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Home > Regulation > UK Regulation

Two-thirds of financial professionals say FSA ‘ineffective’

Data reveals that financial services sector deems both US and UK regulator ineffective in doing its job.

By Donia O'Loughlin | Published Jul 12, 2012 | comments

Just over 30 per cent of financial services professionals believe that the Financial Services Authority effectively deters, investigates and prosecutes misconduct, data from securities litigation law firm Labaton Sucharow reveal.

Despite the low figure, the research found that professionals across the US feel their financial regulators and law enforcement authorities are less effective, with just 26 per cent and 27 per cent respectively saying the Securities and Exchange Commission and the Financial Industry Regulatory Authority are effective.

Back in the UK, 34 per cent of respondents, who were drawn from senior positions across the sector in both the UK and US, believed the Serious Fraud Office is effective in performing its duties.

In addition, over a quarter of industry professionals said they have observed or had firsthand knowledge of wrongdoing in the workplace

The report showed that 24 per cent of the 500 respondents feel that financial services professionals may need to engage in unethical or illegal conduct in order to be successful, while 16 per cent said theywould commit a crime, including insider trading, if they could get away with it.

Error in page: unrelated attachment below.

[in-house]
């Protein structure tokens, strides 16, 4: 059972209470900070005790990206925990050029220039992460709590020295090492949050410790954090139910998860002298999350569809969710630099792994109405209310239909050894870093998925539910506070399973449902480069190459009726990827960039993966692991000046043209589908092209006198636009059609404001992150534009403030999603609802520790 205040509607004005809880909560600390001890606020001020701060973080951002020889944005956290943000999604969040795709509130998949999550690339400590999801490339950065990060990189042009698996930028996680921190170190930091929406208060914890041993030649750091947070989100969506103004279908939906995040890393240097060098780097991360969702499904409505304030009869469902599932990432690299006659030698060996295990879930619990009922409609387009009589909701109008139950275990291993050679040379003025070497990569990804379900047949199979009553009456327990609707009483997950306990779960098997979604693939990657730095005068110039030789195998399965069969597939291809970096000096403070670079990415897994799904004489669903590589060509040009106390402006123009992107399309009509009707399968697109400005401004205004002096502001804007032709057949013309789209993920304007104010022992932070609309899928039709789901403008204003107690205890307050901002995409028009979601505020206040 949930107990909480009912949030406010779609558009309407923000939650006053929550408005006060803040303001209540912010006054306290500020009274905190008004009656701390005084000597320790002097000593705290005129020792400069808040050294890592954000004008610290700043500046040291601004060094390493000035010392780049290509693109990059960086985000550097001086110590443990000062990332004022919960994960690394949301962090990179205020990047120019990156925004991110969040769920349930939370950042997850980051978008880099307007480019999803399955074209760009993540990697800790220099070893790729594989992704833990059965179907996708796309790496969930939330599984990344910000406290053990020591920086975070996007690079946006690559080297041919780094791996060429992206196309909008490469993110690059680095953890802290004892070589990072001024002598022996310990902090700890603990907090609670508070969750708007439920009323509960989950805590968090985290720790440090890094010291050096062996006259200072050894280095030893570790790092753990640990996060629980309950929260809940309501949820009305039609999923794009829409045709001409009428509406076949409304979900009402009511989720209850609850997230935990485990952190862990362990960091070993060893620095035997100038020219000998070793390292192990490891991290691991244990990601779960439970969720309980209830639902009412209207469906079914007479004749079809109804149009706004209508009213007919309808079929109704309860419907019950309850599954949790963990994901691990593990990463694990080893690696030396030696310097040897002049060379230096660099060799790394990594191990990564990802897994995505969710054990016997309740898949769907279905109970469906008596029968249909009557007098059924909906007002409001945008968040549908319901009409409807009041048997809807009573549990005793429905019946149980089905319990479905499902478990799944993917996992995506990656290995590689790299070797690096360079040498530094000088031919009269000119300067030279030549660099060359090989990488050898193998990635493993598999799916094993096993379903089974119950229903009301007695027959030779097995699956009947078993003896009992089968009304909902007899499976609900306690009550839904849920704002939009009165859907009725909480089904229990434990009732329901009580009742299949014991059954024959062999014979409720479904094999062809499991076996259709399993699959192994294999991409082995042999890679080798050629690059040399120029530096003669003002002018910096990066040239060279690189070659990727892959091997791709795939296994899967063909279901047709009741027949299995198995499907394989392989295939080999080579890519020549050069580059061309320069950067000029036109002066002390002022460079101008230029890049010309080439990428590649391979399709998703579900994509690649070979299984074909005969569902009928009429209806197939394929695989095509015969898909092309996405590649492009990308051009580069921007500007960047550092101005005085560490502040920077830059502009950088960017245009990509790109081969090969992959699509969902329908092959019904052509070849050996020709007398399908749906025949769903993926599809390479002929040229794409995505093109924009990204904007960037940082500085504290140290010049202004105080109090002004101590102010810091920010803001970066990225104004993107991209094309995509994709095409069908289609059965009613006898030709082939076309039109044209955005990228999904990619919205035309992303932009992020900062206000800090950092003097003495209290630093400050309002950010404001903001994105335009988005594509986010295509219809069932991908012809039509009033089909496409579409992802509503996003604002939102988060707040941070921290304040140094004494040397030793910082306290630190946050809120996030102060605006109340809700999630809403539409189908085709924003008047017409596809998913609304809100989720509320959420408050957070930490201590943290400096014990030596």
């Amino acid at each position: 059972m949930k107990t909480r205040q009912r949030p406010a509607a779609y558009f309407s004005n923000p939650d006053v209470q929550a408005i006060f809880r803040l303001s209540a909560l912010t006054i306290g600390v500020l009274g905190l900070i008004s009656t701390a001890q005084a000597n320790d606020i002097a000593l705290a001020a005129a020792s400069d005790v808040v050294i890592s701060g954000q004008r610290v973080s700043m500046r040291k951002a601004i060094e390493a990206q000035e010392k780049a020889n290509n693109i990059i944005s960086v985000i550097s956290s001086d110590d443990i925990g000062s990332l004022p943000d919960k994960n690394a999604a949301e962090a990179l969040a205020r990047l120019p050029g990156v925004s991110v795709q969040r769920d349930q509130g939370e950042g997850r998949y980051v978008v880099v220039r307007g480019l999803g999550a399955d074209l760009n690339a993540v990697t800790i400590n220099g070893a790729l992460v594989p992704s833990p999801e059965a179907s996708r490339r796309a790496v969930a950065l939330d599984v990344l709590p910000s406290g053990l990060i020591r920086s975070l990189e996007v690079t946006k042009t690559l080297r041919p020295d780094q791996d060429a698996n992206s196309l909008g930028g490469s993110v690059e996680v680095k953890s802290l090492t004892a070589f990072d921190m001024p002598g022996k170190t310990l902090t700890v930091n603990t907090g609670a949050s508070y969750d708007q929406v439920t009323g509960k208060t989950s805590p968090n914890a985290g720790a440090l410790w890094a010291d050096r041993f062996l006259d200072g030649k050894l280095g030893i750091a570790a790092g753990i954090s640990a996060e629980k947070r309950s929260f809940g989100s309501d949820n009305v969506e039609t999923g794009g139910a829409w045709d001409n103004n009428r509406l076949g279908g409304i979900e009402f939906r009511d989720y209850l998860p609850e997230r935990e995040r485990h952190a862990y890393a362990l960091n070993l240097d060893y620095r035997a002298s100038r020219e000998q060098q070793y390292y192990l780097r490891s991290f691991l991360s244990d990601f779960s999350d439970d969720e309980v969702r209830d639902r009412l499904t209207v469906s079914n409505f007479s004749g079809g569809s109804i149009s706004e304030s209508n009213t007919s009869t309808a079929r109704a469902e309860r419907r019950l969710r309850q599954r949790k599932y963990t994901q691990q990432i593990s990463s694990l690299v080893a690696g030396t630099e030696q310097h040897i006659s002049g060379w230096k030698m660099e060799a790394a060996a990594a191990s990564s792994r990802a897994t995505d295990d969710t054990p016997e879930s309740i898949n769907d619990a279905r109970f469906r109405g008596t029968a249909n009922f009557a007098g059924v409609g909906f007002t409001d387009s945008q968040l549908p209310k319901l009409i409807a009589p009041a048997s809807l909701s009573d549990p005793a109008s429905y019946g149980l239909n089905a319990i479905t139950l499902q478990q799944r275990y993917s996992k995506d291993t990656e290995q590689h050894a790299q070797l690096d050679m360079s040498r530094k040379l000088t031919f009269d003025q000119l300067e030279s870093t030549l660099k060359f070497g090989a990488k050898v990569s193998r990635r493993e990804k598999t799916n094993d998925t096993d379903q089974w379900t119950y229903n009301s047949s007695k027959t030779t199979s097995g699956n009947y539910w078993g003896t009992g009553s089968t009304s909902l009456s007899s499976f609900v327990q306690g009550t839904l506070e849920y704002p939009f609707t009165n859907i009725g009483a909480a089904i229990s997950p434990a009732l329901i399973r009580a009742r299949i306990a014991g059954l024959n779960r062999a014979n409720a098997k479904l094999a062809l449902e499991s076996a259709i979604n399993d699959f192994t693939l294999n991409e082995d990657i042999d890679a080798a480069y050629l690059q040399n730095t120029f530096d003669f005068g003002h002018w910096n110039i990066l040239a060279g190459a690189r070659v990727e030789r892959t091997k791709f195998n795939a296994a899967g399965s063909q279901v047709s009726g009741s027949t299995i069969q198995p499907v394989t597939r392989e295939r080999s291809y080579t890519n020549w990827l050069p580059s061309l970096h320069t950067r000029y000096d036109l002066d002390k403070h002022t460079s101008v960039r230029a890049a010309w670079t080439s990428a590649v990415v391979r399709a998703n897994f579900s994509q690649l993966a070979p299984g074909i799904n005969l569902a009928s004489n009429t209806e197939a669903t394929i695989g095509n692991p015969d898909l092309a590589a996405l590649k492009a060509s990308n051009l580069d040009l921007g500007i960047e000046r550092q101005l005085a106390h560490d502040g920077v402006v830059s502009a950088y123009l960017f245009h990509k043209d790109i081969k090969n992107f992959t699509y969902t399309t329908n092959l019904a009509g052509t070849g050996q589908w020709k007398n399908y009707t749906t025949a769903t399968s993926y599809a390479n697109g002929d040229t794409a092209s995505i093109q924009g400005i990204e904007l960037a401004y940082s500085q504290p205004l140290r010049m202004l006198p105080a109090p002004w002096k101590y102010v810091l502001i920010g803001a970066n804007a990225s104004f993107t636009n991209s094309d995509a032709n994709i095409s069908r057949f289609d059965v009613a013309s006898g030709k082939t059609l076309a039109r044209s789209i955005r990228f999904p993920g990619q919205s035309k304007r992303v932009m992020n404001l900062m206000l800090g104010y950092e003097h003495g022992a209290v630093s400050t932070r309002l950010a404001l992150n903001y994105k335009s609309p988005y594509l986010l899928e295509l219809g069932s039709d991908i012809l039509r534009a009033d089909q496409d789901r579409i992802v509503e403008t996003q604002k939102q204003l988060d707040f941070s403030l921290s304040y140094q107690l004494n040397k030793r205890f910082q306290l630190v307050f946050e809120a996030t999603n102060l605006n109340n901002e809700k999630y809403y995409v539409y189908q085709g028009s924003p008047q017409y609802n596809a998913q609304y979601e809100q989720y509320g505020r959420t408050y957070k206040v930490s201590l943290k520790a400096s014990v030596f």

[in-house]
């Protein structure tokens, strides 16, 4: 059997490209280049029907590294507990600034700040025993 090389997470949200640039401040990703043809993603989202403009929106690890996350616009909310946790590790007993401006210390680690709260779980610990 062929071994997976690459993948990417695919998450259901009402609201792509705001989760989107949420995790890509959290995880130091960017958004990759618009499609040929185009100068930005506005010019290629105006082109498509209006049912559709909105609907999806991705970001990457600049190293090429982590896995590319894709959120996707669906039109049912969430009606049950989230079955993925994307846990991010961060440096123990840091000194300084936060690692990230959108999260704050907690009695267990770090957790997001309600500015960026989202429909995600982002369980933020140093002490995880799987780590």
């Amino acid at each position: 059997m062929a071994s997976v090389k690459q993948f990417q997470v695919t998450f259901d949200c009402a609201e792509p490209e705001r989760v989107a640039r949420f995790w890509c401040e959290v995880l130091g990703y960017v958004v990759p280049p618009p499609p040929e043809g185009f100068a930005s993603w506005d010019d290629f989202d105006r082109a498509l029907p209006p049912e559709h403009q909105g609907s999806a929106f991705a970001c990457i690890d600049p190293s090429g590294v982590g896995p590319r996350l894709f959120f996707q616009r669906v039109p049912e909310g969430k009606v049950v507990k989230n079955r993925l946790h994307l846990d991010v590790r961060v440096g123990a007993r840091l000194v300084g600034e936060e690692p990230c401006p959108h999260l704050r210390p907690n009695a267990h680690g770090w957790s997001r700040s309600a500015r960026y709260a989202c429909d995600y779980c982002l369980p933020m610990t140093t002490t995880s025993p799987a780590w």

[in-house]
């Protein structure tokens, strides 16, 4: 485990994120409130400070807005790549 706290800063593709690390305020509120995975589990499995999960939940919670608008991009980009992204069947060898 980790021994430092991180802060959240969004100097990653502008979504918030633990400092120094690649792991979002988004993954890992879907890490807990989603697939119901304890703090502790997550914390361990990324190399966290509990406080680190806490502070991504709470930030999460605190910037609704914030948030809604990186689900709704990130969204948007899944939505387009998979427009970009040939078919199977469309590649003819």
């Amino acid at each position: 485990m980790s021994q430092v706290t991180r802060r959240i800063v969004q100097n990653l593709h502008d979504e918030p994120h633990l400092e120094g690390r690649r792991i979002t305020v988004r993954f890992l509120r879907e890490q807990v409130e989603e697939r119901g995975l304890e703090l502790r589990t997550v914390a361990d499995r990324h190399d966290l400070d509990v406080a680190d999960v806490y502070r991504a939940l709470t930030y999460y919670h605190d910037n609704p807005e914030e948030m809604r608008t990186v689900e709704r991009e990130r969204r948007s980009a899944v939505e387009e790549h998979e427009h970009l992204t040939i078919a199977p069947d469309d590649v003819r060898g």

The survey also revealed that 39 per cent of respondents reported that their competitors have definitely or are likely to have engaged in illegal or unethical activity in order to be successful.

Dominic Auld, partner at Labaton Sucharow, said: “It is shocking that four years after the global economic crisis began there continues to be a fundamental lack of integrity in the financial services industry.”

Jordan Thomas, former assistant director at the SEC and partner and chair of the whistleblower representation practice at Labaton Sucharow, previously told FTAdviser that whistleblowers in the UK need to receive anonymity as well as a monetary reward to encourage them to report corporate corruption or securities violations.

The US Congress recognised this problem when it established the SEC Whistleblower Program by mandating that the SEC also provide potential whistleblowers with the ability to file anonymously and receive significant monetary awards.

According to Mr Thomas, the UK took its first “significant step” in this direction by announcing the launch of SFO Confidential in November 2011, a new service to allow whistleblowers to report suspected fraud or corruption in confidence.

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